Chapter VII


  Common Sense and Good Intentions.—Besides, though this physical culture of the brain may be only the groundwork of education, the method of it
indicates what should be the method of all education; that is, orderly, regulated progress under the guidance of Law. The reason why education effects so much less than it should effect is just this—that in nine cases out of ten, sensible good parents trust too much to their common sense and their good intentions, forgetting that common sense must be at the pains to instruct itself in the nature of the case, and that well-intended efforts come to little if they are not carried on in obedience to divine laws, to be read in many cases, not in the Bible, but in the facts of life.

          Law-abiding Lives often more blameless than Pious Lives.—It is a shame to believing people that many whose highest profession is that they do not know, and therefore do not believe, should produce more blameless lives, freer from flaws of temper, from the vice of selfishness, than do many sincerely religious people. It is a fact that will confront the children by-and-by, and one of which they will require an explanation; and what is more, it is a fact that will have more weight, should it confront them in the person of a character which they cannot but esteem and love, than all the doctrinal teaching they have had in their lives. This appears to me the threatening danger to that confessed dependence upon and allegiance to Almighty God which we recognise as religion—not the wickedness, but the goodness of a school which refuses to admit any such dependence and allegiance.
          My sense of this danger is my reason for offering the little I have to say upon the subject of education,—my sense of the danger, and the assurance I feel that it is no such great danger after all, but one that parents of the cultivated class are competent to deal
with, and are precisely the only persons who can deal with it.

          ‘Mind’ and ‘Matter’ equally governed by Law.—As for this superior morality of some non-believers, supposing we grant it, what does it amount to? Just to this, that the universe of mind, as the universe of matter, is governed by unwritten laws of God; that the child cannot blow soap-bubbles or think his flitting thoughts otherwise than in obedience to divine laws; that all safety, progress, and success in life come of obedience to law, to the laws of mental, moral, or physical science, or of that spiritual science which the Bible unfolds; that it is possible to ascertain laws and keep laws without recognising the Lawgiver, and that those who do ascertain and keep any divine law inherit the blessing due to obedience, whatever be their attitude towards the Lawgiver; just as the man who goes out into blazing sunshine is warmed, though he may shut his eyes and decline to see the sun. Conversely, that they who take no pains to study the principles which govern human action and human thought miss the blessings of obedience to certain laws, though they may inherit the better blessings which come of acknowledged relationship with the Lawgiver.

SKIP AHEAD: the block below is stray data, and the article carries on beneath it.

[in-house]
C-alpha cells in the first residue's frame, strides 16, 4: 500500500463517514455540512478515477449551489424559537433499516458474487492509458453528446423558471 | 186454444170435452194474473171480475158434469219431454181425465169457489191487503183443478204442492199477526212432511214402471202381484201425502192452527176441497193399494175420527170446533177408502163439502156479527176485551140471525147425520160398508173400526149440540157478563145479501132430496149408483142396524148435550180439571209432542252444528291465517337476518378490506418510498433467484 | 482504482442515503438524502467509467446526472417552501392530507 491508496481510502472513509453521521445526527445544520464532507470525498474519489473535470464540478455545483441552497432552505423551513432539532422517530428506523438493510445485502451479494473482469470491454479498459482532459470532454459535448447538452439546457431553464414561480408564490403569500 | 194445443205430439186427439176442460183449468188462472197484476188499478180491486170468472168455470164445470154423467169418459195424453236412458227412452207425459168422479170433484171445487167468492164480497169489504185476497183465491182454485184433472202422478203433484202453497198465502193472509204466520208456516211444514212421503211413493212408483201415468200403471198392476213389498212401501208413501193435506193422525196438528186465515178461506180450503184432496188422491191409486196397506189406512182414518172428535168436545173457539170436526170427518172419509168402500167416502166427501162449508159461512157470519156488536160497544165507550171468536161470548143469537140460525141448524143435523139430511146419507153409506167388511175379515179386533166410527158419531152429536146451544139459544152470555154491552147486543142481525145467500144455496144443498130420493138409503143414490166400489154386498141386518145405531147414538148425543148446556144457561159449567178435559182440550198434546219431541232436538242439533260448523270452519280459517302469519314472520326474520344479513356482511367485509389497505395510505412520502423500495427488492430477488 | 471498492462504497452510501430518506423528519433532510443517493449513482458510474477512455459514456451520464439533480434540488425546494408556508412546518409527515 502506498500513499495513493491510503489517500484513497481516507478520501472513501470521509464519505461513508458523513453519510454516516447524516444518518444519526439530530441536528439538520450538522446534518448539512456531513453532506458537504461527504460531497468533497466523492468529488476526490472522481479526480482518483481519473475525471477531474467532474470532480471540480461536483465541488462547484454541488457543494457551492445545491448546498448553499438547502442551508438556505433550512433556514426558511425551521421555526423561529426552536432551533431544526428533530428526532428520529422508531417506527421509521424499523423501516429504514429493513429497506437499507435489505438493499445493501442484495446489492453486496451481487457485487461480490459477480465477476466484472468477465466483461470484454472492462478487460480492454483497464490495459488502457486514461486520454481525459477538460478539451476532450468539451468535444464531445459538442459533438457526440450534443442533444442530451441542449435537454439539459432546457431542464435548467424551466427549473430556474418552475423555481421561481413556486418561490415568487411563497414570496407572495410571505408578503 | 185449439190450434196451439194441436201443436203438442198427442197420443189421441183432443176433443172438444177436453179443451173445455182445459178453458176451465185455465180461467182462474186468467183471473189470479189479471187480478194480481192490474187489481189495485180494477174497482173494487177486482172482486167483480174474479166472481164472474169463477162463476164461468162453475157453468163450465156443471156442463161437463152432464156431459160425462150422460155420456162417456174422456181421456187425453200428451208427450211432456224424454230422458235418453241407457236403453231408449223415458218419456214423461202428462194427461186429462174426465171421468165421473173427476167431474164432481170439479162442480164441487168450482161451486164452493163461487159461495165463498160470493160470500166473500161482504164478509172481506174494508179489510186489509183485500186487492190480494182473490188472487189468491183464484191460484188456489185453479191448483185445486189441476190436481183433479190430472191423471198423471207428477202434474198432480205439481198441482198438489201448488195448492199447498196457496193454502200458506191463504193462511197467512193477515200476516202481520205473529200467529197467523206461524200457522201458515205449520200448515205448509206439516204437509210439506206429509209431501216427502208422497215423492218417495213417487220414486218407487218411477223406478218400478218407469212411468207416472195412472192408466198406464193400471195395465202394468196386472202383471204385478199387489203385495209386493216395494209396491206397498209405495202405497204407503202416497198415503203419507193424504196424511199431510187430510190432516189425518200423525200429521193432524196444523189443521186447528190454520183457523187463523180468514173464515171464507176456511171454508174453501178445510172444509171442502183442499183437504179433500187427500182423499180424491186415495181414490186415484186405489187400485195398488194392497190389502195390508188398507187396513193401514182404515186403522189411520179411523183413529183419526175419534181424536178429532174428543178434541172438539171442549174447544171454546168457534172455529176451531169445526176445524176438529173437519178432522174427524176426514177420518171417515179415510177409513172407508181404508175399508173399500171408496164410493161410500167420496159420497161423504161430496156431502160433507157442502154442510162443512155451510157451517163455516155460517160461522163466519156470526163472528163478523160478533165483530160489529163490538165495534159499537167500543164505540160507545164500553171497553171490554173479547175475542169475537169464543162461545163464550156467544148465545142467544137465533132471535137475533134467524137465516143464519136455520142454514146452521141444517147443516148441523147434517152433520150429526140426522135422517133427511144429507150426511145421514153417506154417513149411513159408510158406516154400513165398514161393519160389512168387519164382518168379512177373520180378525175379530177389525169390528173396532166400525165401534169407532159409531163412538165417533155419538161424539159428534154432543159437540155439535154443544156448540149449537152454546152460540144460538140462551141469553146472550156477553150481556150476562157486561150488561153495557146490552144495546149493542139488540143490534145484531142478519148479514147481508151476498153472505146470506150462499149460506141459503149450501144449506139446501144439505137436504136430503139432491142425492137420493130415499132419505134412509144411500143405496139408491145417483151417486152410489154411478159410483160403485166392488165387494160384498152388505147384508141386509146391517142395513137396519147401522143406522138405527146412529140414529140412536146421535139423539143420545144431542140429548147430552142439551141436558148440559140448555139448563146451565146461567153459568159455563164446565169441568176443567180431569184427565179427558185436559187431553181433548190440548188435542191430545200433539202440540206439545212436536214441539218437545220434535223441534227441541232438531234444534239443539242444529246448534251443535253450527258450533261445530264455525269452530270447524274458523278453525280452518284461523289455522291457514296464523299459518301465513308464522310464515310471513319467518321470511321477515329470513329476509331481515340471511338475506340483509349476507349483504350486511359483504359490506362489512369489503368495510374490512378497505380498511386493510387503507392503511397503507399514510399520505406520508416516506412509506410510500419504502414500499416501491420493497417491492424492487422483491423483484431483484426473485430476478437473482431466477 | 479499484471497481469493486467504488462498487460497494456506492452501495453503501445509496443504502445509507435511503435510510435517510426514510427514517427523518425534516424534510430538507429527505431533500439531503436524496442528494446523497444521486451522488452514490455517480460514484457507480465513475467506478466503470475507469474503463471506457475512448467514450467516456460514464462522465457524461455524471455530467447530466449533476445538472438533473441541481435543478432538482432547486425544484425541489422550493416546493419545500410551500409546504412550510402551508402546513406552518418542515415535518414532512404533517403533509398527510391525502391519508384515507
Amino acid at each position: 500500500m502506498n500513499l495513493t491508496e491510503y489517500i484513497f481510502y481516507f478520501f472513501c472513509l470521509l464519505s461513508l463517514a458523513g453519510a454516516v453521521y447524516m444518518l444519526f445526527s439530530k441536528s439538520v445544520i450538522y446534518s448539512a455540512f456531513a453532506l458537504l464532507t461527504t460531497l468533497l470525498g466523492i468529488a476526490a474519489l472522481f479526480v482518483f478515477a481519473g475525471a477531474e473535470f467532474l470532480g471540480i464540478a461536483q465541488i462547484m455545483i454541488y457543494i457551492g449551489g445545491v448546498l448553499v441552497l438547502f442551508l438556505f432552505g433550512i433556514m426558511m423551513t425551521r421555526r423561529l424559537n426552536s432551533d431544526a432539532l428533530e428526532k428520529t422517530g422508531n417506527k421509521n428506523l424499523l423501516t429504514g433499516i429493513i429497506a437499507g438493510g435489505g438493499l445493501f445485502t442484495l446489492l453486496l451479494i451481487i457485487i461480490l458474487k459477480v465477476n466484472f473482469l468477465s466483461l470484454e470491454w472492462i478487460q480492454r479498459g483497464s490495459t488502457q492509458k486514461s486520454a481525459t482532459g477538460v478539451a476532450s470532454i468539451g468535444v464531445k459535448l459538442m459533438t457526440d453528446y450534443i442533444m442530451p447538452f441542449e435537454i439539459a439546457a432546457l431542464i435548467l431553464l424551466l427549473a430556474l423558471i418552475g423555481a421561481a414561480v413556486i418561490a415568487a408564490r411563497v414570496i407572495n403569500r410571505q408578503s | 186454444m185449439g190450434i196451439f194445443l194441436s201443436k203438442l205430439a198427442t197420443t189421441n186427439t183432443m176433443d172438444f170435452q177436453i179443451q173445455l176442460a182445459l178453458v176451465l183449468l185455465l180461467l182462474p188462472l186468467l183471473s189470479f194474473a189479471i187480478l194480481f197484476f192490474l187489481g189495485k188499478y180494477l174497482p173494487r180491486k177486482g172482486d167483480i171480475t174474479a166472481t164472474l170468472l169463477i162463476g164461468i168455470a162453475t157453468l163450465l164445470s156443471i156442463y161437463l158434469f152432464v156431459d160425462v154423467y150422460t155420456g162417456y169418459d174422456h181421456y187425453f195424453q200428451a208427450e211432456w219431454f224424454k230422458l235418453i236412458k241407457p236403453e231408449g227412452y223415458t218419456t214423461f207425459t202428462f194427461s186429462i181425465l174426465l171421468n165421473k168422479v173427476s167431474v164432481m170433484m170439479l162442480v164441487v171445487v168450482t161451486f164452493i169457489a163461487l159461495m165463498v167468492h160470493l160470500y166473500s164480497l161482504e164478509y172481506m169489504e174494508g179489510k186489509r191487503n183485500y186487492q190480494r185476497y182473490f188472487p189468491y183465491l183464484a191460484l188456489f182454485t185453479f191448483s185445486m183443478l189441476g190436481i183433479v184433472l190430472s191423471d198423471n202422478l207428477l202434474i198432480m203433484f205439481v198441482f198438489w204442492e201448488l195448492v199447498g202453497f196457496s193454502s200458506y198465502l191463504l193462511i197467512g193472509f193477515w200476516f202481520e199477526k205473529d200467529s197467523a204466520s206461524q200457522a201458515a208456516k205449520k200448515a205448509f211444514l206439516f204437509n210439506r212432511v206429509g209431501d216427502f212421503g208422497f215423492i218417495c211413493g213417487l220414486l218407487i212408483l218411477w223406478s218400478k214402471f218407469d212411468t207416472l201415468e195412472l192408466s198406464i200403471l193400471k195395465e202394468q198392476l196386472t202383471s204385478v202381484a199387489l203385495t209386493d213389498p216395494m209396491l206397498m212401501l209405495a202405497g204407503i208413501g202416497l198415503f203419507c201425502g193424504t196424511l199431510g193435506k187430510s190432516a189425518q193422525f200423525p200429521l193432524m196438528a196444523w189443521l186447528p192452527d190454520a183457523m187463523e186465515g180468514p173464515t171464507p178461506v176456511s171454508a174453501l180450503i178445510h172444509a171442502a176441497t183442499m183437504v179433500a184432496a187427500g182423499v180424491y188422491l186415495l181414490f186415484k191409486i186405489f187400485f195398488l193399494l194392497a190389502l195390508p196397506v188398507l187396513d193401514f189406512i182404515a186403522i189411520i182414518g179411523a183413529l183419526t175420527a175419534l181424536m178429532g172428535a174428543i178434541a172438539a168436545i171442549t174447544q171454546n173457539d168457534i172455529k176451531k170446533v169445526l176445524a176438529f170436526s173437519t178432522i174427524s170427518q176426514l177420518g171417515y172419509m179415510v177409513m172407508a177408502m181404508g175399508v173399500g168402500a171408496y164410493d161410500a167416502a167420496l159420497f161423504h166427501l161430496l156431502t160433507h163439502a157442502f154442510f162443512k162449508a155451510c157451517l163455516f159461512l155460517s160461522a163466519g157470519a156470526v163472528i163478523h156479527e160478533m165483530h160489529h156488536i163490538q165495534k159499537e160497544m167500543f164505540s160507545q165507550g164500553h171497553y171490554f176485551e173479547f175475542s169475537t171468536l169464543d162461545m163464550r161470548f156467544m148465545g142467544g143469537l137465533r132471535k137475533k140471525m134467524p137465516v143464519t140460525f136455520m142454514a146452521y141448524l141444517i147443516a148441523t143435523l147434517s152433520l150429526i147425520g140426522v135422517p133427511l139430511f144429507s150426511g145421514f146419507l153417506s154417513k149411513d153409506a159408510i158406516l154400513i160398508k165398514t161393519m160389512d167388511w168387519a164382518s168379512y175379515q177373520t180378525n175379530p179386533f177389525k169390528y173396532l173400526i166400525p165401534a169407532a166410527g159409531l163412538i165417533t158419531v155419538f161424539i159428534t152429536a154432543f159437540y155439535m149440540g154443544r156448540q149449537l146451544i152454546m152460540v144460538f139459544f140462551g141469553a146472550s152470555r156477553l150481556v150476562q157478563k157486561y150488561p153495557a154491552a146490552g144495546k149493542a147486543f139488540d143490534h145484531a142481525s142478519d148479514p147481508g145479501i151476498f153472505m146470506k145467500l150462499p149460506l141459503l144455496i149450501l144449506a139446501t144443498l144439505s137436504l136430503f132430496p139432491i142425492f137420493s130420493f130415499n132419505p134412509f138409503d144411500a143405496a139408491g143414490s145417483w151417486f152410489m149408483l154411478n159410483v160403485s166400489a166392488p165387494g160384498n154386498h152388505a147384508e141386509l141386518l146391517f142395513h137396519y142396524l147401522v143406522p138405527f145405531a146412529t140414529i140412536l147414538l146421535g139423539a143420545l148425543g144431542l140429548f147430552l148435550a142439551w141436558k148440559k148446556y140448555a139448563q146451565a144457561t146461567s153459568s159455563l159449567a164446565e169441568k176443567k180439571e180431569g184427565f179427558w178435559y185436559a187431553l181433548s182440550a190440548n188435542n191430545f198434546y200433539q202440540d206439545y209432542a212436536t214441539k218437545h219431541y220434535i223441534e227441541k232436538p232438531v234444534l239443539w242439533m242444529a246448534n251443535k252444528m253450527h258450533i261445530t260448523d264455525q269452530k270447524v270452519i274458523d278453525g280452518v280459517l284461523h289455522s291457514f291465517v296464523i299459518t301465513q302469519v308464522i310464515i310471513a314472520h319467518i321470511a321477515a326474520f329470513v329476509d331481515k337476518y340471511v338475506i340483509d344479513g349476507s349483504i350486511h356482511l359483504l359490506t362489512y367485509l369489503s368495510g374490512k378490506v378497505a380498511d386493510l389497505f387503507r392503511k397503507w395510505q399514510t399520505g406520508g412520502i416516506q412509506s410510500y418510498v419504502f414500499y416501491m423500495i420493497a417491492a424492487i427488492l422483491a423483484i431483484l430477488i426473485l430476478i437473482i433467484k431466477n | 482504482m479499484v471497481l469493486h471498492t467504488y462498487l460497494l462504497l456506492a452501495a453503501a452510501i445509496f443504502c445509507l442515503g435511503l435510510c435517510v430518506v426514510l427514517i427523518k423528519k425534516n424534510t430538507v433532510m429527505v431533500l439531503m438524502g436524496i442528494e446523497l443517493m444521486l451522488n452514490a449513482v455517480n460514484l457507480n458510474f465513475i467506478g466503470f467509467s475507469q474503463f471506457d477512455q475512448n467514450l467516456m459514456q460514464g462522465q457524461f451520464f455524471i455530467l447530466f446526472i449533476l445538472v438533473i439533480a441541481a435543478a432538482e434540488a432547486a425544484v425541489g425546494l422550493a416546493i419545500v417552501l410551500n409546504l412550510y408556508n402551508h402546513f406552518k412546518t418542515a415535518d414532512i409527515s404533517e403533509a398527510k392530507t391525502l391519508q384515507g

Antagonism to Law shown by some Religious Persons.—These last blessings are so unspeakably satisfying, that often enough the believer who enjoys them wants no more. He opens his mouth and draws in his breath for the delight he has in the law, it is true; but it is the law of the spiritual life only. Towards the other laws of God which govern the universe he sometimes takes up an attitude of antagonism, almost of resistance, worthy of an infidel.
It is nothing to him that he is fearfully and wonderfully made; he does not care to know how the brain works, nor how the more subtle essence we call mind evolves and develops in obedience to laws. There are pious minds to which a desire to look into these things savours of unbelief, as if it were to dishonour the Almighty to perceive that He carries on His glorious works by means of glorious laws. They will have to do with no laws excepting the laws of the kingdom of grace. In the meantime, the non-believer, who looks for no supernatural aids, lays himself out to discover and conform to all the laws which regulate natural life—physical, mental, moral; all the laws of God, in fact, excepting those of the spiritual life which the believer appropriates as his peculiar inheritance. But these laws which are left to Esau are laws of God also, and the observance of them is attended with such blessings, that the children of the believers say, “Look, how is it that these who do not acknowledge the Law as of God are better than we who do?”

          Parents must acquaint themselves with the Principles of Physiology and Moral Science.—Now, believing parents have no right to lay up this crucial difficulty for their children. They have no right, for instance, to pray that their children may be made truthful, diligent, upright, and at the same time neglect to acquaint themselves with those principles of moral science the observance of which will guide into truthfulness, diligence, and uprightness of character. For this, also, is the law of God. Observe, not into the knowledge of God, the thing best worth living for: no mental science, and no moral science, is pledged to reveal that. What I contend for is, that these sciences have their part to play in the education
of the human race, and that the parent may not disregard them with impunity. My endeavour in this and the following volumes of the series will be to sketch out roughly a method of education which, as resting upon a basis of natural law, may look, without presumption, to inherit the Divine blessing. Any sketch I can offer in this short compass must be very imperfect and very incomplete; but a hint here and there may be enough to put intelligent parents on profitable lines of thinking with regard to the education of their children.

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